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Genius

MPAA Rating: PG-13-Rating (MPAA) for some thematic elements and suggestive content.
not reviewed
Moviemaking Quality:

Primary Audience:
Adults
Genre:
Biography Drama Adaptation
Length:
1 hr. 44 min.
Year of Release:
2016
USA Release:
June 10, 2016 (wide—152 theaters)
DVD: September 6, 2016
Featuring: Nicole KidmanAline Bernstein
Jude LawThomas Wolfe
Guy PearceF. Scott Fitzgerald
Colin FirthMax Perkins
Laura LinneyLouise Saunders
Dominic West … Ernest Hemingway
Vanessa Kirby … Zelda Fitzgerald
Mark Arnold … Boat Captain
Katherine Kingsley … The Purring Woman
See all »
Director: Michael Grandage
Producer: Desert Wolf Productions
Michael Grandage Company
Riverstone Pictures
Distributor: Lionsgate

“Max Perkins discovered Ernest Hemingway and F. Scott Fitzgerald. But he never met anyone like Thomas Wolfe.”

Copyrighted, Lionsgate

Here’s what the distributor says about their film: “From Academy Award-nominated screenwriter JOHN LOGAN (Gladiator, The Aviator, Hugo, Skyfall) and acclaimed, Tony Award-winning director MICHAEL GRANDAGE in his feature film debut, comes ‘Genius,’ a stirring drama about the complex friendship and transformative professional relationship between the world-renowned book editor Maxwell Perkins (who discovered F. Scott Fitzgerald and Ernest Hemingway) and the larger-than-life literary giant Thomas Wolfe.
Based on the inspirational biography Max Perkins: Editor of Geniusby Pulitzer Prize winner A. SCOTT BERG, Genius stars COLIN FIRTH as Perkins, JUDE LAW as Wolfe, NICOLE KIDMAN as Aline Bernstein, a costume designer sharing a tumultuous relationship with Wolfe, Laura Linney as Louise Perkins, Max’s wife and a talented playwright, GUY PEARCE as F. Scott Fitzgerald and DOMINIC WEST as Ernest Hemingway.

Finding fame and critical success at a young age, Wolfe was a blazing talent with a larger-than-life personality to match. Perkins was one of the most respected and well-known literary editors of all time.”

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Viewer CommentsSend your comments
Positive
Positive—I’ve wanted to see this true life story for some time now, and I wasn’t disappointed. The sepia tones set the scene nicely for NYC in the 1920s when authors are desperate to see their literary babies brought to life in a publisher’s hands, not least Thomas Wolfe, F. Scott Fitzgerald (The Great Gatsby) and Ernest Hemingway. It’s a fascinating look inside the writer’s mind (Jude Law as Wolfe) and how the editing process (Colin Firth as Max Perkins) takes place.

The effect writing a book can have on loved ones, where obsession becomes the watchword, is powerfully portrayed and well acted.

Only one brief scene—is really unnecessary to the plot, insinuating that a steamy sexual act is about to take place, though you see next to nothing. Just as editors edit, so the director edits scenes and this one implied the writer is ecstatic about his new found success after many rejections, and he celebrates by drinking a lot and having sex with his long suffering mistress, Nicole Kidman.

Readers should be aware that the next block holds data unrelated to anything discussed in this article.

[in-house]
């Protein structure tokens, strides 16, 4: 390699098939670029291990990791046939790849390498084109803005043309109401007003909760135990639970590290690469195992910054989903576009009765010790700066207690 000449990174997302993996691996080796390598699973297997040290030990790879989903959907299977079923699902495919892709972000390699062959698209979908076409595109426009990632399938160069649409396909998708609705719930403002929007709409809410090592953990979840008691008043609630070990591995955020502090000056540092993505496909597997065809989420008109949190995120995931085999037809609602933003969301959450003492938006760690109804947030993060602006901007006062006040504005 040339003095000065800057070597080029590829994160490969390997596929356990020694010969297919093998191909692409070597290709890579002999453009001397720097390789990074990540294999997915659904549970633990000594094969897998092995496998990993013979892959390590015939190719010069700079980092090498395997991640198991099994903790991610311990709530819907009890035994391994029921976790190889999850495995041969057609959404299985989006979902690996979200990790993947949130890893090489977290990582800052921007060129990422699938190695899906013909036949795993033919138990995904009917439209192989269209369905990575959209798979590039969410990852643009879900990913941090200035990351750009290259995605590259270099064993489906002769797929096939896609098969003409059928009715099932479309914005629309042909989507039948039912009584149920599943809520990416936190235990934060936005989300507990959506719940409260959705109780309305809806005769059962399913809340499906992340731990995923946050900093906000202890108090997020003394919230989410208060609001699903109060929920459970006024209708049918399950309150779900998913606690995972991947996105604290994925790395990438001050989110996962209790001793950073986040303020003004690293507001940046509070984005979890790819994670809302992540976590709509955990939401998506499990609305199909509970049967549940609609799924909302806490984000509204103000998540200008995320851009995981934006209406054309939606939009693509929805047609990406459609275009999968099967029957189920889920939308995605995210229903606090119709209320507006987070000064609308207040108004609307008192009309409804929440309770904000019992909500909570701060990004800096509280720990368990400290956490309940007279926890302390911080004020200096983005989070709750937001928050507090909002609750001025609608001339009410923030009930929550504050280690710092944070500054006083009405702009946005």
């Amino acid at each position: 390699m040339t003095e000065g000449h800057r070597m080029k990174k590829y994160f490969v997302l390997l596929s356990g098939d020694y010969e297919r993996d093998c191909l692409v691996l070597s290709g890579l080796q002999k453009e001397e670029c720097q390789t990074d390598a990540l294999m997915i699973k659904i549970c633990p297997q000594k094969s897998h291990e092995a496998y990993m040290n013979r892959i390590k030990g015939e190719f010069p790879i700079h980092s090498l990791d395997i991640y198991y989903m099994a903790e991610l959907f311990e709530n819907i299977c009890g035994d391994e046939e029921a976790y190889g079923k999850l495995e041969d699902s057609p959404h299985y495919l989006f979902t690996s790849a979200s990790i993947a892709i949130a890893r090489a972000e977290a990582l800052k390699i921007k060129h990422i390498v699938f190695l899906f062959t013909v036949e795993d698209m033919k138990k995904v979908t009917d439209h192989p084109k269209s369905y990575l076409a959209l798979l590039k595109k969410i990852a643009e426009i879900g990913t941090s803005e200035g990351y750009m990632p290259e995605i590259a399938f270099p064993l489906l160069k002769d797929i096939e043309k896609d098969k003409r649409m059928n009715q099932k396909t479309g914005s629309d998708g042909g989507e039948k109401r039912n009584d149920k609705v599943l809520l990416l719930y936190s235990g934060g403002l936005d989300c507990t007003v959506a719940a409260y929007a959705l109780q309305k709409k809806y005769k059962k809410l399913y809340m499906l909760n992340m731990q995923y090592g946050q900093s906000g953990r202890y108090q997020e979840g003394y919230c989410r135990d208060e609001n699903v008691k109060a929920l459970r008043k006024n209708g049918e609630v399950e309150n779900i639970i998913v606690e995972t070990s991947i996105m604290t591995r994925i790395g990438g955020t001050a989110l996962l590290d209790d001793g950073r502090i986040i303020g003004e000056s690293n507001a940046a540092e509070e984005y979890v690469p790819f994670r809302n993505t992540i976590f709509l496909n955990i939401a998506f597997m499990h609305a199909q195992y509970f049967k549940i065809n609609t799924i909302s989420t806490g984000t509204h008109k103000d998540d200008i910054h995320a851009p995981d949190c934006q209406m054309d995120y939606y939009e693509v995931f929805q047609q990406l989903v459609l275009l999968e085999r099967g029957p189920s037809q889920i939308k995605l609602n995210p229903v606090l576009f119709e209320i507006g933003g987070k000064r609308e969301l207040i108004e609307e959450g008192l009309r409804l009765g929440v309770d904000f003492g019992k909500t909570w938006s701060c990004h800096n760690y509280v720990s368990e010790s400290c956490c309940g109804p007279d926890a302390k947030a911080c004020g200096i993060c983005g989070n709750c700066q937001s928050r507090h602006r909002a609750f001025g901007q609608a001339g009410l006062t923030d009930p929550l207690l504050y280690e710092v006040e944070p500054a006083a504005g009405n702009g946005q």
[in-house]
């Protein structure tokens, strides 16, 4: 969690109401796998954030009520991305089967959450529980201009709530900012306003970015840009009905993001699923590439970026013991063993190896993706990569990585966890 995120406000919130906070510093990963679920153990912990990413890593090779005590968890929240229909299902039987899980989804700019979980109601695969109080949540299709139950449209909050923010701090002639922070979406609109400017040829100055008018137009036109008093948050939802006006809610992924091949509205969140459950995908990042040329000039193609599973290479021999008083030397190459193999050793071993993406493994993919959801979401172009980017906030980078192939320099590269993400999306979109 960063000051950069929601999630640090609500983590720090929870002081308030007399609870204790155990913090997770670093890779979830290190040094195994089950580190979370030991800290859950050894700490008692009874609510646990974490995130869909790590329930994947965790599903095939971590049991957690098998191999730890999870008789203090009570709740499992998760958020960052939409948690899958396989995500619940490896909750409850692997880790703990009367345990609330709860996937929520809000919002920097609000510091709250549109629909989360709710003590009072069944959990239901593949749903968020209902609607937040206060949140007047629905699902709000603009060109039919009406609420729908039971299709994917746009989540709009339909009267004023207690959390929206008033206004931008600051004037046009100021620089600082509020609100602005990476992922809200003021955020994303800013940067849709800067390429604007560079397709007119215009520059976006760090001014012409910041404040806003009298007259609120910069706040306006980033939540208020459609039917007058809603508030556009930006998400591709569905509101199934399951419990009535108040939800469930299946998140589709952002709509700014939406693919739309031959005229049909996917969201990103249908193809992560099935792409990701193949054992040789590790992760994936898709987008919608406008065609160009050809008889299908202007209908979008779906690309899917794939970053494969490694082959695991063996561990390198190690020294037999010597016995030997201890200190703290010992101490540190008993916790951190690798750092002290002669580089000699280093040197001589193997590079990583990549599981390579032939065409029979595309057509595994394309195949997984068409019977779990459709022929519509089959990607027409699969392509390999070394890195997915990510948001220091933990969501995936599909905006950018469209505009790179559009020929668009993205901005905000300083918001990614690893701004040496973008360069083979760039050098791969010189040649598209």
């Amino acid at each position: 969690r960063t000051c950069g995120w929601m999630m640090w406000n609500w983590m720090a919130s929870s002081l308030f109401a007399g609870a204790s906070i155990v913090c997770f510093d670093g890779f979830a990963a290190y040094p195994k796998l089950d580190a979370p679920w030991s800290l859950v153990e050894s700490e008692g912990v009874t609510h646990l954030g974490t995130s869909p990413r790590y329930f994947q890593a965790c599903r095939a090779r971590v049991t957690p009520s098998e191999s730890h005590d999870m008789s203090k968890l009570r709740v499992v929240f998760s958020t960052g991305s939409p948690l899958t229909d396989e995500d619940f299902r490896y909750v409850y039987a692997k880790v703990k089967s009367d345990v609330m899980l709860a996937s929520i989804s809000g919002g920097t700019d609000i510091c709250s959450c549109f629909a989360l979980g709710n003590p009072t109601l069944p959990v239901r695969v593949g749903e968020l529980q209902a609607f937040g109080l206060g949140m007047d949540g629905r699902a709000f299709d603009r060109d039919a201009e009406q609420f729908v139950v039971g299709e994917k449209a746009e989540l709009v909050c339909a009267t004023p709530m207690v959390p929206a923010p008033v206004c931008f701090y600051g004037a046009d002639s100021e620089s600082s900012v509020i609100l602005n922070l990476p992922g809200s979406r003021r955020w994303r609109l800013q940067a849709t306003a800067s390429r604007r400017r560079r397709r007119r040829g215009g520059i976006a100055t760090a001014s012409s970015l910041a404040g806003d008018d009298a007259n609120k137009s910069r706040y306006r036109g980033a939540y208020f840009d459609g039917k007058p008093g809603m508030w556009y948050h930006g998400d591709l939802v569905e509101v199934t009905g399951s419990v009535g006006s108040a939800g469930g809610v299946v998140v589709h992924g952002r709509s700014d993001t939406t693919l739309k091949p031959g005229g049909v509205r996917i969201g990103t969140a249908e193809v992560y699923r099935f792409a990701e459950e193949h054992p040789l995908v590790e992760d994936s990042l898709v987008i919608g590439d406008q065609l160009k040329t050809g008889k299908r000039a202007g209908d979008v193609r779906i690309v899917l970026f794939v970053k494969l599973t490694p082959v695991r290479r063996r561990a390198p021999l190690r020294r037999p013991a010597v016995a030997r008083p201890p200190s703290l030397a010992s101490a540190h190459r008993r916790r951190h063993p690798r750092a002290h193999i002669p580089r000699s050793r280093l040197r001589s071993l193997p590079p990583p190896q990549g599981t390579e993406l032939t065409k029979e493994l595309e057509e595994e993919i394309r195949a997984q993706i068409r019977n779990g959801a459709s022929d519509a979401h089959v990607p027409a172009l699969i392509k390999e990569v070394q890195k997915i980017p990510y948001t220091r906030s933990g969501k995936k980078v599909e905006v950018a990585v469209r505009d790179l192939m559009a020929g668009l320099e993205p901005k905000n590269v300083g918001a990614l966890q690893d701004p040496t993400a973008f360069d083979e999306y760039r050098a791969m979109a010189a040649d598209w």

There is a lot of smoking in the movie, but, like the acting, the script is strong, and the story is interesting and made me want to write something, though not 5,000 words a day with a pencil.
My Ratings: Moral rating: Better than Average / Moviemaking quality: 5
Christopher Winter, age 61 (USA)
Movie Critics
…The film looks wonderful. …A solid debut from director Grandage with a superb, triumphant performance from Jude Law…
Paul Heath, The Hollywood News
…An interesting subject that remains impervious to dramatization… a classy but dull literary love affair…
David Rooney, The Hollywood Reporter
…the movie-dutifully shot in shades of old-timey sepia-does get better as its staginess falls away, but far too much drama stays on the page… [C]
Leah Greenblatt, Entertainment Weekly
…Michael Grandage’s homage to one of the great unsung heroes of American literature feels lifeless, despite its all-star cast. …
Peter Debruge, Variety
…Colin Firth and Jude Law's literary bromance needs an edit… hammily acted, overstylised and lacking in subtlety… [2/5]
Henry Barnes, The Guardian
…a colourless chore… [2/5]
Tim Robey, The Telegraph [UK]
…Made up largely of conversations—including way too many in which Perkins discusses ways for Wolfe to cut down his prose – the story indulges in long scenes focused on dialogue. When Grandage decides scenes are running on too long, he just changes the location, so exchanges jump from the office to stations, to trains and to the street, but the waffling continues. …
Kaleem Aftab, The Independent [UK]

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